Every Friday night we smooth our way into the weekend with music, the universal language. These selections demonstrate that despite what is being passed off as art today, there is plenty of really good music available. Come along and enjoy.
Have you ever sat down and attempted to write a song? Lyrics? Music? Both?
I would imagine that for most this would be a daunting task. To come up with just a single original tune has to be a challenge that is downright insurmountable.
Now consider composing hundreds.
Singer and songwriter Carole King has written or co-written over 400 songs that have been recorded by more than 1,000 artists.
Now 75, King’s career is highlighted in the Broadway musical “Beautiful” that’s coming to Madison and Milwaukee next month. Promotions for the musical say King “fought her way into the record business as a teenager and, by the time she reached her twenties, had the husband of her dreams and a flourishing career writing hits for the biggest acts in rock ‘n’ roll.”
This week, we dip into the “Bet You Didn’t Know” file, as in, bet you didn’t know Carole King wrote these songs.
But where do you start?
How about a song King wrote for her babysitter who turned it into a hit. It was covered a few times many years later.
When we can we try to begin with a rousing opener, and tonight we’ve succeeded.
In the state of Wisconsin you are not legally married if that song was NOT played at your wedding.
King and her husband and talented co-writer at the time, Gerry Goffin, wrote “Loco-motion” in 1962.
Two years later they designed a song for the vocalist of the group called “Cookies.” That was Earl-Jean “Jeanie” McCrea who was actually pregnant, with Goffin’s baby.
“Gerry was a kid, in the music business. And a guy may go on the road, producing, while his wife is home. You get what I mean? It’s normal, everybody does it – it’s no big deal,” said fellow songwriter Jack Keller.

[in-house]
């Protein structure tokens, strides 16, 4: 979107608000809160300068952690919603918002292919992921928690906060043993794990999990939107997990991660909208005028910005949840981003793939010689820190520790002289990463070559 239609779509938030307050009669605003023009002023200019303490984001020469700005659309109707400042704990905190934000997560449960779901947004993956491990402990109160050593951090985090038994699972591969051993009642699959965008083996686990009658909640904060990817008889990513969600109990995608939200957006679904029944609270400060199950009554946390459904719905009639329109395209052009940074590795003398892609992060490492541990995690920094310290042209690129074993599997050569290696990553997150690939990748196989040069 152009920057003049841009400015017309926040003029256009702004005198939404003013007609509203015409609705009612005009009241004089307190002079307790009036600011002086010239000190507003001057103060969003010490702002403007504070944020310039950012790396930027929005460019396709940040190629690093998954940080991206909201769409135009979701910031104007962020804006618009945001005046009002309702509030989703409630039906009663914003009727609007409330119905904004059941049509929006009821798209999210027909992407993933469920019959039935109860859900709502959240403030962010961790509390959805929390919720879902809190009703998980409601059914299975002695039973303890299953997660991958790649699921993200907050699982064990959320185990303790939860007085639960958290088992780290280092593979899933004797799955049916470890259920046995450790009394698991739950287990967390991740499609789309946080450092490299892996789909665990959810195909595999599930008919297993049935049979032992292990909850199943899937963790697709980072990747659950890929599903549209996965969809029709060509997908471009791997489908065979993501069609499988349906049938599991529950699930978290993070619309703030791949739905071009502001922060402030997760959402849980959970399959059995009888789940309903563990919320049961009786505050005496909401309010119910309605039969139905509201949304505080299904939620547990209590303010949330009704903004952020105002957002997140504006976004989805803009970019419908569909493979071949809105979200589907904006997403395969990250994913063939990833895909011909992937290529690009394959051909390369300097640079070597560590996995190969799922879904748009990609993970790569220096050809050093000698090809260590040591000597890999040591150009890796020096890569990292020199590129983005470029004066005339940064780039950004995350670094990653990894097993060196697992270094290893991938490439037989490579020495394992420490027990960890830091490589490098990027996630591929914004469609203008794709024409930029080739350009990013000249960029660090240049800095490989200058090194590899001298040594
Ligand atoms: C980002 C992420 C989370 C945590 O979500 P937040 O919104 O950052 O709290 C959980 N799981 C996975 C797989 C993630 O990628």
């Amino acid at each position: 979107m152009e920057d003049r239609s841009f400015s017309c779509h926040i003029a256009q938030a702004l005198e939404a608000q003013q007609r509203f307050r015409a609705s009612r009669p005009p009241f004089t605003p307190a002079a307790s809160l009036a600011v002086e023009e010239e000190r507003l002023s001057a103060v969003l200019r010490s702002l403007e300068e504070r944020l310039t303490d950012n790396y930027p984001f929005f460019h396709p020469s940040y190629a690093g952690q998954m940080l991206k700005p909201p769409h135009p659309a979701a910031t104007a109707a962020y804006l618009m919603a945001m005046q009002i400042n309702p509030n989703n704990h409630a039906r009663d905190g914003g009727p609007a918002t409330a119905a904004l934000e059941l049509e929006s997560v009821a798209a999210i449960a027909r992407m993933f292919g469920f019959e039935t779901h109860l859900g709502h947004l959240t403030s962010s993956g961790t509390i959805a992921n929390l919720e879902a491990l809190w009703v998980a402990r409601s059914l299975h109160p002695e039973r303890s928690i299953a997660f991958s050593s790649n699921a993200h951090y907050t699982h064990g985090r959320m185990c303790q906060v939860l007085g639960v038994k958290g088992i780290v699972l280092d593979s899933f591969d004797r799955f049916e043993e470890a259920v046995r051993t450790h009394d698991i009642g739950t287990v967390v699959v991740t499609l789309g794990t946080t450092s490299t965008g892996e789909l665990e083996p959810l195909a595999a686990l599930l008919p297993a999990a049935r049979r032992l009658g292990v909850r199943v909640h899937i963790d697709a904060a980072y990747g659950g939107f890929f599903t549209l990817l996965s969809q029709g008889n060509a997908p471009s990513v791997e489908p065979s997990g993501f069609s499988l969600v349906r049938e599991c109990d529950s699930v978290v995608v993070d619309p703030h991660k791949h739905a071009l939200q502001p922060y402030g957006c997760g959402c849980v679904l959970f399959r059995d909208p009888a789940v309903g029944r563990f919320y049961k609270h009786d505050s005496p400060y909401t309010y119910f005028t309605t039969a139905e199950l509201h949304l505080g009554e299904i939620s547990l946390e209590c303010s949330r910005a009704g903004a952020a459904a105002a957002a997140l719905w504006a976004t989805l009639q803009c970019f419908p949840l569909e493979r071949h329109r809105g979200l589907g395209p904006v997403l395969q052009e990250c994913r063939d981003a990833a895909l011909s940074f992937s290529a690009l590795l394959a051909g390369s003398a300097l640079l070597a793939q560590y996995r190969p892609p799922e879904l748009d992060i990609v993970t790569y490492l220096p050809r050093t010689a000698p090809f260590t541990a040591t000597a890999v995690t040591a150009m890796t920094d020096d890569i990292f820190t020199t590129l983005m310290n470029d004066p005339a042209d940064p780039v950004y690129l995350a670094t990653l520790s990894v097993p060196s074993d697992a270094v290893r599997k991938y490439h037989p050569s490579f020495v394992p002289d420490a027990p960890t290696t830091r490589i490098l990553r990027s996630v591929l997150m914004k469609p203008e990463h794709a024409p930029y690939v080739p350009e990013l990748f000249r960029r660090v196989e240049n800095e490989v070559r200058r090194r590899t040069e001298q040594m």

Goffin bragged about the illicit affair, claimed the baby was his, but King wrote the song for McCrea anyway. Reports are King didn’t give it her best songwriting effort. No surprise. The record made the top 40, barely, peaking at #38.
Later that same year British producer and pop impresario Mickie Most thought the song would be a good match for a new group. The lead vocalist was only 16 and had appeared on soap operas.
Unlike McCrea’s version this recording was sung with enthusiasm, went to Number One in the United Kingdom, and made the top 20 in America.
Herman’s Hermits were part of the British Invasion, an avalanche set off by the Beatles. The group was very pop-oriented. Our next British performers had a heavy blues sound to their records.
Quite a contrast here with Dave Rowberry on organ, Chas Chandler on bass, Hilton Valentine on guitar and Eric Burdon on vocals. It’s almost sinister.
“I didn’t realize that it was a Goffin-King song until I was in a doctor’s office in Beverly Hills and Ms. King came in and sat next to me,” Burdon said during a 2010 interview. “I didn’t know it was her, I was just reading a magazine and she turned to me and said, ‘You know, I hated what you did to my song.’ I didn’t know what to say, so all I said was, ‘Well, sorry.’ And then as she got up to go into the doctor’s office, she turned around and said, ‘But I got used to it.'”
Carole King recorded this next song in 1971, redone in 1972 with a lush arrangement, great flute solo, and perfect vocals. King reportedly said this version was so good it made her original record sound like a demo.
Have you been paying attention?
Did someone mention the Beatles?
Growing up, Blood, Sweat and Tears was one of my favorite bands. The group effectively combined jazz and rock.
The group’s second album, “Blood, Sweat and Tears,” quickly hit the top of the charts following its 1968 release, winning Album of the Year at the Grammy Awards. Amazing because “Abbey Road” by the Beatles was a nominee.
Three hit singles were released from “Blood, Sweat & Tears.” All three singles made it to #2 on the charts.
That was a tough act to follow, but “Blood, Sweat and Tears 3” in 1970 also hit #1 on the album chart.
The band often played one of the tracks in concert.
That’s it for this week.
Have a great weekend.
In 2013 Carole King became the first woman to be awarded The Library of Congress Gershwin Prize for Popular Song, presented by President Barack Obama at an all-star White House gala.